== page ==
A favourite for divers all around the world, we add to our list, Raja Ampat, Indonesia. Located mainly in the Southeast Asia with some territories in Oceania, Indonesia, officially known as the Republic of Indonesia is a unitary sovereign state.
Indonesia is the world’s largest island country and is situated between the Indian and Pacific oceans. The island itself consists of more than 17,000 islands. It is the world’s 14th largest country in terms of land area and the world’s largest country in terms of combined land and sea area. Being the world’s 4th most populous country, it is home to an estimated population of over 260 million people.
The marine life diversity within west Papua is considerably greater than in all other areas sampled in the coral triangle of Indonesia according to the Conservation International Rapid Assessment Bulletin and scientific surveys. Raja Ampat divers are never disappointed after a dive.
Raja Ampat, Indonesia - The world's most beautiful islands
Raja Ampat is located in Papua, one of the furthest and remote places you can travel to in Indonesia. Known as a diver’s mecca that nobody should miss! The reefs here are pure and described as untouched due to the location of the islands being remote from the nearest towns. The pristine clear water surrounding the islands contain millions of reefs and fish, many of which you will not be able to find anywhere else.
Raja Ampat is a district with a capital, Waisai at Waigeo Island. This town is the starting point for most explorations in the area, as it has both the districts airport and seaport.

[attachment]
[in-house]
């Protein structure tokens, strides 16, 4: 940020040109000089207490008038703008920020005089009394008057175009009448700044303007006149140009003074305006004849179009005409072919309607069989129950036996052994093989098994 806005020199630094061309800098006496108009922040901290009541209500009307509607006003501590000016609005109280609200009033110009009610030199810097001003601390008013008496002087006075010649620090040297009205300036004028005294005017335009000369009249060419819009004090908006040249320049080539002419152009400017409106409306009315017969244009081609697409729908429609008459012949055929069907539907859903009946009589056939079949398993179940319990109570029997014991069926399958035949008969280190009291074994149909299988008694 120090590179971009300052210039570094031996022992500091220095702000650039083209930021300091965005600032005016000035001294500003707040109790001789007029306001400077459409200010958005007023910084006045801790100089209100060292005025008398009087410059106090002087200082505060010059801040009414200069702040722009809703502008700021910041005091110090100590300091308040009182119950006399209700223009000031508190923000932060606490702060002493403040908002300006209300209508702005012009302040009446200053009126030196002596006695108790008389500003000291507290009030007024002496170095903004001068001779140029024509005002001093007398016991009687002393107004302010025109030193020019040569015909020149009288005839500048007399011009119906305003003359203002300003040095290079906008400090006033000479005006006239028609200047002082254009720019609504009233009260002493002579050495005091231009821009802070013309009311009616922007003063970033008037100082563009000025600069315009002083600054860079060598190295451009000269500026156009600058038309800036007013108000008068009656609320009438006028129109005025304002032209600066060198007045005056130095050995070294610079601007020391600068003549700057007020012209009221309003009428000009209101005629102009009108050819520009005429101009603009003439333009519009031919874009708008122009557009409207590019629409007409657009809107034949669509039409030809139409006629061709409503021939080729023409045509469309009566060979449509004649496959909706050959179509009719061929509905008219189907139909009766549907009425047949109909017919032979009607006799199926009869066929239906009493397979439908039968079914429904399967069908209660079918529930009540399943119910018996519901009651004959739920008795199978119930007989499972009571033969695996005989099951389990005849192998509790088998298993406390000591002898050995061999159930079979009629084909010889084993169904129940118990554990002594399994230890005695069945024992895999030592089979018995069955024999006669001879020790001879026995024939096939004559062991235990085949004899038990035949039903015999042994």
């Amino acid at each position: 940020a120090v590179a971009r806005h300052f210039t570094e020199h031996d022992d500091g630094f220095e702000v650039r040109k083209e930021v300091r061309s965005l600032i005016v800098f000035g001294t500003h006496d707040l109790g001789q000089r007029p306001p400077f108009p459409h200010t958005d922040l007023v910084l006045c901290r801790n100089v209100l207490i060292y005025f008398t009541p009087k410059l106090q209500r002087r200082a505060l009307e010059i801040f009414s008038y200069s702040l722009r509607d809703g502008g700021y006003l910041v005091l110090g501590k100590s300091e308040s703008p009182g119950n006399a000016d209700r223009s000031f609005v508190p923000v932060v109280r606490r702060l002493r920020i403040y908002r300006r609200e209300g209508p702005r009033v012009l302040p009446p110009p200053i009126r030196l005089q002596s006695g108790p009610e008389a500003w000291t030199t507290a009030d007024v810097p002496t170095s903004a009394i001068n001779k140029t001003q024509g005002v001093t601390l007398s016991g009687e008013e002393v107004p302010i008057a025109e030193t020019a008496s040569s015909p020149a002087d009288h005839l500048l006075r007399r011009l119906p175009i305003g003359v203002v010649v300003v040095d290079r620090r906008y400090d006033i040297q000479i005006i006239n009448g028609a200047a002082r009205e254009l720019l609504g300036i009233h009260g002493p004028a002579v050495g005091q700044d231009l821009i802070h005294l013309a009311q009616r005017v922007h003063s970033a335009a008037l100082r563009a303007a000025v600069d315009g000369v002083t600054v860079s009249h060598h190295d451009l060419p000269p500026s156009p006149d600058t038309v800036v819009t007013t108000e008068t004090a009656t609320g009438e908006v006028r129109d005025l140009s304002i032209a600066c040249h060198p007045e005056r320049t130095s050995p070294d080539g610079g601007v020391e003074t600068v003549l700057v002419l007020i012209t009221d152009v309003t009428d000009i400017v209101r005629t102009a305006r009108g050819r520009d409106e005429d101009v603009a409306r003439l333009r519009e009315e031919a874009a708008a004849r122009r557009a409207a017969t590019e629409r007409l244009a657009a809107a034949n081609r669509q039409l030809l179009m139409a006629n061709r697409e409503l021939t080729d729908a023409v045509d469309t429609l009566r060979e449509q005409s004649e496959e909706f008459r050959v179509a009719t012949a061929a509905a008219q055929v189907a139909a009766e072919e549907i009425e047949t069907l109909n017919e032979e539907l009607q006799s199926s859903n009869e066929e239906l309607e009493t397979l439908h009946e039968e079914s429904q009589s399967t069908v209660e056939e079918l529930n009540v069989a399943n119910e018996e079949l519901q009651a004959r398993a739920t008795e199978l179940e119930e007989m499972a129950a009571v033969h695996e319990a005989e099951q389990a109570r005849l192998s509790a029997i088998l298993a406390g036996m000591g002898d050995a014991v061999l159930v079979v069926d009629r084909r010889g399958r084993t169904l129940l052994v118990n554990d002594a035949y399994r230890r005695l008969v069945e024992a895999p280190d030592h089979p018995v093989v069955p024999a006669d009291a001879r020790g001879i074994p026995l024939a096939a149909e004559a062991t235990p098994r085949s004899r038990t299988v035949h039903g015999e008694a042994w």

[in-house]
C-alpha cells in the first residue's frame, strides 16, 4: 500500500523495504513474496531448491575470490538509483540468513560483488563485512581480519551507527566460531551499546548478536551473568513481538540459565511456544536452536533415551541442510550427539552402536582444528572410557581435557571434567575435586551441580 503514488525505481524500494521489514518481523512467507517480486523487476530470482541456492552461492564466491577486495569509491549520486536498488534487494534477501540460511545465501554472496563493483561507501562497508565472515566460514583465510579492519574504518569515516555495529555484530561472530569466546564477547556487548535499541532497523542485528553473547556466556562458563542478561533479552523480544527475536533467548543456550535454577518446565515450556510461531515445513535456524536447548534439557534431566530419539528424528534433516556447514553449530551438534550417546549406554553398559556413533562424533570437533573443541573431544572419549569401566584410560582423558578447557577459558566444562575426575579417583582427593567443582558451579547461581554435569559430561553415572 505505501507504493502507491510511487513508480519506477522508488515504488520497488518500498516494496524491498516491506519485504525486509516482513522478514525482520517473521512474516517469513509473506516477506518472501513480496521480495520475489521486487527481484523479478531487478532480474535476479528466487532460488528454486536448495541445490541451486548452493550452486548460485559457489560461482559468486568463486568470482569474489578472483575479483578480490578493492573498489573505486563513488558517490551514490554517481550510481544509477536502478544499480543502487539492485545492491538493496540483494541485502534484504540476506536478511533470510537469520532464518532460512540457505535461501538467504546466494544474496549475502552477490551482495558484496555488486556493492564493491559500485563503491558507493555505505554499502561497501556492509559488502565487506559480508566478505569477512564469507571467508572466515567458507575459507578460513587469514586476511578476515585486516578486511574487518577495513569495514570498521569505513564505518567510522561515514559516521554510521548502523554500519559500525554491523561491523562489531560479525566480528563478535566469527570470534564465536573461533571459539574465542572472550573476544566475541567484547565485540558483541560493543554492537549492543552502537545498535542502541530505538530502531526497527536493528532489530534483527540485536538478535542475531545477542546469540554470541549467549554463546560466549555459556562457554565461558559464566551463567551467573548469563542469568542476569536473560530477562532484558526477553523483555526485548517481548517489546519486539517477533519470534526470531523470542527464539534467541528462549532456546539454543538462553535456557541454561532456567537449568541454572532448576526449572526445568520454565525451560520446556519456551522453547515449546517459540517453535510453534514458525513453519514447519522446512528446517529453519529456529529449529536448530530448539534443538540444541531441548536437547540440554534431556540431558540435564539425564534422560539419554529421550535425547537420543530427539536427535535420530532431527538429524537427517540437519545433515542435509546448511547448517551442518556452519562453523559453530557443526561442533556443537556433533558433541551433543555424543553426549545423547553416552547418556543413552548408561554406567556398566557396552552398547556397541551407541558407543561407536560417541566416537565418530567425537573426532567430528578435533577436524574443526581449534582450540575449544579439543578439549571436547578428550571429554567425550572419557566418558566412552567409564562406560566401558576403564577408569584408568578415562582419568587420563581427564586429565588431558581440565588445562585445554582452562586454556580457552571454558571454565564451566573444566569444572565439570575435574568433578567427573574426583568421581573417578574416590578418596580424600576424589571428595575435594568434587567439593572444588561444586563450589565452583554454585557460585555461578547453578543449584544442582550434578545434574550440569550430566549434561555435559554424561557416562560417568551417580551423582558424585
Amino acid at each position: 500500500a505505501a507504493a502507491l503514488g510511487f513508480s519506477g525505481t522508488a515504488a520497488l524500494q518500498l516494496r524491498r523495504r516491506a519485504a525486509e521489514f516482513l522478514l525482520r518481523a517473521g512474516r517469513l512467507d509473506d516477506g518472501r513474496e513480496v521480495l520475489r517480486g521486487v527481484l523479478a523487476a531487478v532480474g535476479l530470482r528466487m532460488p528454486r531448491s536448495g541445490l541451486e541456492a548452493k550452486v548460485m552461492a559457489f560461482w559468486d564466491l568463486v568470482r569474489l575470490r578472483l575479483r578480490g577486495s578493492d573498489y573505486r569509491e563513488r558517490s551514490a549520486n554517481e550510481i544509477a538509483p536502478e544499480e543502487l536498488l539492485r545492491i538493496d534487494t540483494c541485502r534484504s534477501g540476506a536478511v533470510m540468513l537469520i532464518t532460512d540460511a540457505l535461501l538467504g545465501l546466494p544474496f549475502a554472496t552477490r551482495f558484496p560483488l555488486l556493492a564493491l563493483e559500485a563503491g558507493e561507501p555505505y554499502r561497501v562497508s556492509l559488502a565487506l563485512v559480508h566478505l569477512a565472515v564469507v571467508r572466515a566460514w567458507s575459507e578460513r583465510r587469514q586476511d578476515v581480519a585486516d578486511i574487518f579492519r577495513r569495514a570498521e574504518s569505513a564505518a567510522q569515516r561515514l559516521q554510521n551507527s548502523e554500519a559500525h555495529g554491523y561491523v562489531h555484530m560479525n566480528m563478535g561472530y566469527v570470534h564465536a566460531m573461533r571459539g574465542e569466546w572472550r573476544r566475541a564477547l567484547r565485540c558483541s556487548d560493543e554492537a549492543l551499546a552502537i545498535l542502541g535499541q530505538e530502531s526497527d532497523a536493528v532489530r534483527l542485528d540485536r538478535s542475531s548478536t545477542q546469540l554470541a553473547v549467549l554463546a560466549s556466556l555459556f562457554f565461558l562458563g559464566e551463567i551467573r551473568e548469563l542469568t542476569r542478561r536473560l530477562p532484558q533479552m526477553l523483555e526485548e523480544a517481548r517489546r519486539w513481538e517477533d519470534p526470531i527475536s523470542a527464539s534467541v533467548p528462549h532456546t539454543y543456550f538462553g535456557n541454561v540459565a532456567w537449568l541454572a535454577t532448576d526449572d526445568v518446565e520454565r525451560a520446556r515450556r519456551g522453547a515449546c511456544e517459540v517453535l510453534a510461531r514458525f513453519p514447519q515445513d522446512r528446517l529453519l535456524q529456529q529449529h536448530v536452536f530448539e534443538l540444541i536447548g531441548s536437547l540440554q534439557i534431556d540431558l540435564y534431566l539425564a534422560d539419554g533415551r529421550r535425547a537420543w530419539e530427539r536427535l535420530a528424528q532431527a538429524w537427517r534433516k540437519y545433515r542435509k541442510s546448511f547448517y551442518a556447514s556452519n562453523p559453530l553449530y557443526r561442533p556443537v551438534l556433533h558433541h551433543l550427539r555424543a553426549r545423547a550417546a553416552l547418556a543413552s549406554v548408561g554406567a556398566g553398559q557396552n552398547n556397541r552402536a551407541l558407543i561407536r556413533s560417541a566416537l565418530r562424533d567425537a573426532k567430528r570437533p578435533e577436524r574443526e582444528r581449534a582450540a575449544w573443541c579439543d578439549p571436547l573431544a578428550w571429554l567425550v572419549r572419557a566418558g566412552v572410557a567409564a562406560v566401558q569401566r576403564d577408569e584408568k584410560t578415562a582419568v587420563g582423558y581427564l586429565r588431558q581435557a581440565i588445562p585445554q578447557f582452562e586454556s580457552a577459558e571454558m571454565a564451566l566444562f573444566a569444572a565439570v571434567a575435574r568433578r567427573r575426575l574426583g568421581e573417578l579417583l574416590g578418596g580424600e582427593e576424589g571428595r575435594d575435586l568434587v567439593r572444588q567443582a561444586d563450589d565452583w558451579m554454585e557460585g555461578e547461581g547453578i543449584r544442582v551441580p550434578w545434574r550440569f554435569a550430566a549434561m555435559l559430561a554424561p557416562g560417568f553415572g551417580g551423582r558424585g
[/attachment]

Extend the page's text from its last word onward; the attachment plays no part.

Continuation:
Considered to be the global epicentre of tropical marine bio-diversity, Raja Ampat is referred to as The Crown Jewel of the Bird’s Head Seascape.
Holding the world record for the dive site with the largest number of referenced species in one single dive, Cape Kri has earned its place in our top 12. Raja Ampat divers will talk with great enthusiasm about the sheer numbers of fish found here, and it really has earned its reputation.
Many scientists have described Raja Ampat as the richest place for marine life on Earth. The variety and numbers of fish at the eastern point of Kri island really have to be seen to be believed. The biodiversity is simple amazing, with rare and weird underwater creatures in every direction. Over the past few years, many new species have been discovered in the archipelago.
The crossroads of the different currents towards the tip of the island of Kri has created an astonishing variety of fauna and flora. This dive spot will definitely not disappoint its visitors. The number of dive sites within its location is still unknown; this is due to so many parts of the Raja Ampat islands are still yet to be explored.